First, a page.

HARRISBURG, Pa. — Pennsylvania’s debt-laden capital city violated federal antifraud rules for securities issuers by repeatedly giving misleading information that created risks for bond investors at a time city finances were rapidly deteriorating, the U.S. Securities and Exchange Commission said Monday.
Harrisburg, dragged to the brink of bankruptcy by massive debt on its municipal trash incinerator, is having trouble paying day-to-day bills while it puts off payments on general obligations bonds. It is Pennsylvania’s only municipality that is under a state takeover.
The SEC said the charges against the city of about 50,000 people mark the first time a municipality has been accused of misleading statements that were not included in securities disclosures. The charges come as the SEC scrutinizes state and municipal governments around the country in connection with offerings in the $2.7 trillion municipal bond market.
Among the misstatements or omissions by Harrisburg officials were a 2008 audited financial report which didn’t mention a downgrade by Moody’s of the city’s general obligation debt and a mid-year financial report in 2009 that didn’t mention $2.3 million in debt guarantee payments made for the incinerator, the SEC said.
In addition, the mayor’s “state of the city” annual public address in 2009 did not mention the incinerator debt or its impact on city finances, while from 2009 to March 2011 the city simply stopped filing annual audited financial statements to securities agencies, the SEC said.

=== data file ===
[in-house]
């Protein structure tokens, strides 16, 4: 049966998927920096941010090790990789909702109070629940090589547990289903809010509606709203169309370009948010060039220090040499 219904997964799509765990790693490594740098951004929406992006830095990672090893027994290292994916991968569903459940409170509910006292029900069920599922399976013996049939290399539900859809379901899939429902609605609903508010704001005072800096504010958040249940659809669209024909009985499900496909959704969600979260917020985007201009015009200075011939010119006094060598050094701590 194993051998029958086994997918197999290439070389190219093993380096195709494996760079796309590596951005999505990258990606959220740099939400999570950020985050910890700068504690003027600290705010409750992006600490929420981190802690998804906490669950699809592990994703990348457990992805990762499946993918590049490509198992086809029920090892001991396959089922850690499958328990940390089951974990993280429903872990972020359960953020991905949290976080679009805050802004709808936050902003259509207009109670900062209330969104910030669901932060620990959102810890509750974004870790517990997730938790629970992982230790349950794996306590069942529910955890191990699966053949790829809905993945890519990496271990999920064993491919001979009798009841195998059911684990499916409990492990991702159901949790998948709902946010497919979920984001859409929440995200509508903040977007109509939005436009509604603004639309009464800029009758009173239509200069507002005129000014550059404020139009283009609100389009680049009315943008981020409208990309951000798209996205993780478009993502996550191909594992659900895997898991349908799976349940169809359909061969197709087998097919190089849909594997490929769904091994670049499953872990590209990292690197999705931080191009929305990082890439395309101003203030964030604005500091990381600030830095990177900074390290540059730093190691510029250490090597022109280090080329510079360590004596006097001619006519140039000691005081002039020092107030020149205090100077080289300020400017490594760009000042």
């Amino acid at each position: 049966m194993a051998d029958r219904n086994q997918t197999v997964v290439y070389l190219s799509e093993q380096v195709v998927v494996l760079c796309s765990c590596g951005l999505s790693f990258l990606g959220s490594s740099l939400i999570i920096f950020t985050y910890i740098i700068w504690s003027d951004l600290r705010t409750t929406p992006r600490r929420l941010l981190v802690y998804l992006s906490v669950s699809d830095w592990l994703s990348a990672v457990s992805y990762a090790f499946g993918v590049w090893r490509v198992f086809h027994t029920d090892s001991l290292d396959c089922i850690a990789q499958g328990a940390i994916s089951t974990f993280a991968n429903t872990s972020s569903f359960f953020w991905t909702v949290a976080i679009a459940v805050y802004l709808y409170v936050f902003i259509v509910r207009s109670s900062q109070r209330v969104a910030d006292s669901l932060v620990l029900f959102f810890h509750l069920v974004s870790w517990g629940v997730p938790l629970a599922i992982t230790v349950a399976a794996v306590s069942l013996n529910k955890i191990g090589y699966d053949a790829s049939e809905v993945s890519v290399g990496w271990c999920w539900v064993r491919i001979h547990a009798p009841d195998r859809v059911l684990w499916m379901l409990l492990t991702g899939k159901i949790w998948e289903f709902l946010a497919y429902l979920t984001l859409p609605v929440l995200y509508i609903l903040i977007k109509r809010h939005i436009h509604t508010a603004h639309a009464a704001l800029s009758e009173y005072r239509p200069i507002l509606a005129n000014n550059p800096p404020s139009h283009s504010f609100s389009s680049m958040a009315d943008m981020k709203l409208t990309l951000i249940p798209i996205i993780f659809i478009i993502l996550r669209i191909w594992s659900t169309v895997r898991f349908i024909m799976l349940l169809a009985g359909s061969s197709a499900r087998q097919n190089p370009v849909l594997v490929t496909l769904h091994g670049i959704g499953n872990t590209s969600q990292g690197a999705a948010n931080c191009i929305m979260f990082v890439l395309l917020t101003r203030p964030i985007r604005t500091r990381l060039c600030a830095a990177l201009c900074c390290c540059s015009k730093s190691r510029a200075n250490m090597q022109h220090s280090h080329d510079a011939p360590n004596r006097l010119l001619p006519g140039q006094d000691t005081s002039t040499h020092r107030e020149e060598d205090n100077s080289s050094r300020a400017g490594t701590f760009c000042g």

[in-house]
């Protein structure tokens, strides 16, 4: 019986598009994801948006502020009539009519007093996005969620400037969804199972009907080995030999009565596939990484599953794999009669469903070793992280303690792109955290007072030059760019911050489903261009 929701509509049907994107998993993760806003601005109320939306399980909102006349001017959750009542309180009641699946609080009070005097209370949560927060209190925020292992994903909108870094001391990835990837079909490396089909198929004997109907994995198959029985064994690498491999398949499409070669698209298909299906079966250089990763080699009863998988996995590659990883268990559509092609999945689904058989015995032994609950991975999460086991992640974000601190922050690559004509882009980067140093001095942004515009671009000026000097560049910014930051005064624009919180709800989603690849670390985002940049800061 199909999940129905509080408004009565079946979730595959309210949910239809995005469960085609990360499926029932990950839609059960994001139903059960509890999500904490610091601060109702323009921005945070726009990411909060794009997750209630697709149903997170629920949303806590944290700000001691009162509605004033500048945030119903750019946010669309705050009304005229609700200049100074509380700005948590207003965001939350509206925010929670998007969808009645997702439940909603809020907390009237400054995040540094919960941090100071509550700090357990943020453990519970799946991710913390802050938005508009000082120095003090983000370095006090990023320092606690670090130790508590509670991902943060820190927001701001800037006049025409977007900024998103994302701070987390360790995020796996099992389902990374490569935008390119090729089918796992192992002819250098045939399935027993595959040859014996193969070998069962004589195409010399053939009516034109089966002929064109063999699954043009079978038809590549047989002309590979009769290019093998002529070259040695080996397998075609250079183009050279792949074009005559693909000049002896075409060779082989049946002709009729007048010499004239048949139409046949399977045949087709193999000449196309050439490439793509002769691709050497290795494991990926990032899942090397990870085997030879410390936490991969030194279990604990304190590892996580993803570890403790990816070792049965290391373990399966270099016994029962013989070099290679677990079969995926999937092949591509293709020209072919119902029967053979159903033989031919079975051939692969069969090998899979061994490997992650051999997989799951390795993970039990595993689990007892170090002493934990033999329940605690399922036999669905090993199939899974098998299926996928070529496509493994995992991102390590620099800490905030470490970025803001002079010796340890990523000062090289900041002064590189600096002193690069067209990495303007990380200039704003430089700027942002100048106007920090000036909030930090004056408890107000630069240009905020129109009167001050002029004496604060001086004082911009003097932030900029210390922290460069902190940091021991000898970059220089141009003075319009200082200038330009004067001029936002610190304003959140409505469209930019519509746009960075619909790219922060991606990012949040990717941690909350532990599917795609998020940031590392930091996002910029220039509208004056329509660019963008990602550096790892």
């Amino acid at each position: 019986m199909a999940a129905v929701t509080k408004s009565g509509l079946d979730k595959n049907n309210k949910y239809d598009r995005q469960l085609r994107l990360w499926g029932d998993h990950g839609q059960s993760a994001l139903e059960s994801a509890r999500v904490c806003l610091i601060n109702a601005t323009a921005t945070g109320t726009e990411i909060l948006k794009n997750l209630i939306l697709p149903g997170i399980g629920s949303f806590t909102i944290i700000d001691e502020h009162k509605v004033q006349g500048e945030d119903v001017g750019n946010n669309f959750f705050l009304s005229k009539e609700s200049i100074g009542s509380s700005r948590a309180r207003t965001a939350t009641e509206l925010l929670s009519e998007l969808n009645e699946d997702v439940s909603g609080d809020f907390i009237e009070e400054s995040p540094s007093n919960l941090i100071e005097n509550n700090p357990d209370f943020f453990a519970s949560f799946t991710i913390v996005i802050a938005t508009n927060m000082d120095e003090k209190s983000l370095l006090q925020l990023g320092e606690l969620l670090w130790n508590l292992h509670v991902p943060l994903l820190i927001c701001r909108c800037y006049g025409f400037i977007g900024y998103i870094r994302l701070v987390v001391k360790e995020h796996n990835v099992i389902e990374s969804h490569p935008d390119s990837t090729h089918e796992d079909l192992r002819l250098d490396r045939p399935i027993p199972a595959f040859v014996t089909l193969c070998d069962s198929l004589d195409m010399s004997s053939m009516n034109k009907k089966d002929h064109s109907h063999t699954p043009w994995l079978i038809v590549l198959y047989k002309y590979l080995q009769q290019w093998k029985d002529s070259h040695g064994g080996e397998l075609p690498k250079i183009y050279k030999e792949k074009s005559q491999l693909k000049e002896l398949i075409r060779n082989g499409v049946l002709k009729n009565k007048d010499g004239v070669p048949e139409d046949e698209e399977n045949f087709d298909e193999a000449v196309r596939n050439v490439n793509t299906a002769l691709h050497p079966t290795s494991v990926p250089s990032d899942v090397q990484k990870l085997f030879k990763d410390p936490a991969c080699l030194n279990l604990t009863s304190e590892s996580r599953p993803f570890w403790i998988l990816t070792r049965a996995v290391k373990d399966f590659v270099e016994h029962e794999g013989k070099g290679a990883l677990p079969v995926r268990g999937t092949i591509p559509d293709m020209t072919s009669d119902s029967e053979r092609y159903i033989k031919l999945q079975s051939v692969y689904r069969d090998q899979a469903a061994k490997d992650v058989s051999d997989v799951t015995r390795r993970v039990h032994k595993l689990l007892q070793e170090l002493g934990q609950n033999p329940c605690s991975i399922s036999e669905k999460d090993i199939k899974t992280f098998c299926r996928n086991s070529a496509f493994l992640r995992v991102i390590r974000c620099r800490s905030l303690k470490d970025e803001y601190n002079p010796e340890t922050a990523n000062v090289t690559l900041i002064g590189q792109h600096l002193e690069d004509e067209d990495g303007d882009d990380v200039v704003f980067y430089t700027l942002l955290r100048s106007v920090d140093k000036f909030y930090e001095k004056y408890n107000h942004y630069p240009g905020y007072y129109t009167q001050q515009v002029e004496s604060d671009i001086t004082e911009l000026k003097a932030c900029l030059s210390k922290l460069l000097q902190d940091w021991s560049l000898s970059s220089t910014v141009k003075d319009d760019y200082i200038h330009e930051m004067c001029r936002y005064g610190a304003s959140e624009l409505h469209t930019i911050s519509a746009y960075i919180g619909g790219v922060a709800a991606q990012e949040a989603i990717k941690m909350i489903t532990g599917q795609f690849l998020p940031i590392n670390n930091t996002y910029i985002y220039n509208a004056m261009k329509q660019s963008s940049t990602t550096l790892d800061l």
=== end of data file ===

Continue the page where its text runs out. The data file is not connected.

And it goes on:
On Dec. 31, 2007, the city’s bonds and bond guarantees for its agencies were about $500 million, many times the city’s revenue of about $61 million, the SEC said.
However, the SEC cited cooperation by city officials in the investigation and its remedial actions to create new policies and procedures to ensure its financial statements are accurate in the future. As a result, the SEC did not impose a financial penalty and the city did not admit to the SEC’s accusations. The SEC did order it to cease and desist from violating disclosure rules again.
During the financial crisis, the SEC aimed to make sure that states and municipalities were adequately disclosing public employee pension liabilities as many were unable to fully fund them. The size of an unfunded pension liability can affect its bond rating and make it more or less expensive to borrow money.
New Jersey, the first state ever charged for violations of the securities laws, in 2010 settled SEC charges of failing to inform bond investors that it hadn’t met obligations to its largest employee pension plans. In March, Illinois settled similar charges. No financial penalty was levied.
Last week, the SEC filed charges against Victorville, Calif., a city official and a local agency, accusing them of misleading investors by inflating property values to issue bonds five years ago. The city and the agency dispute the allegations.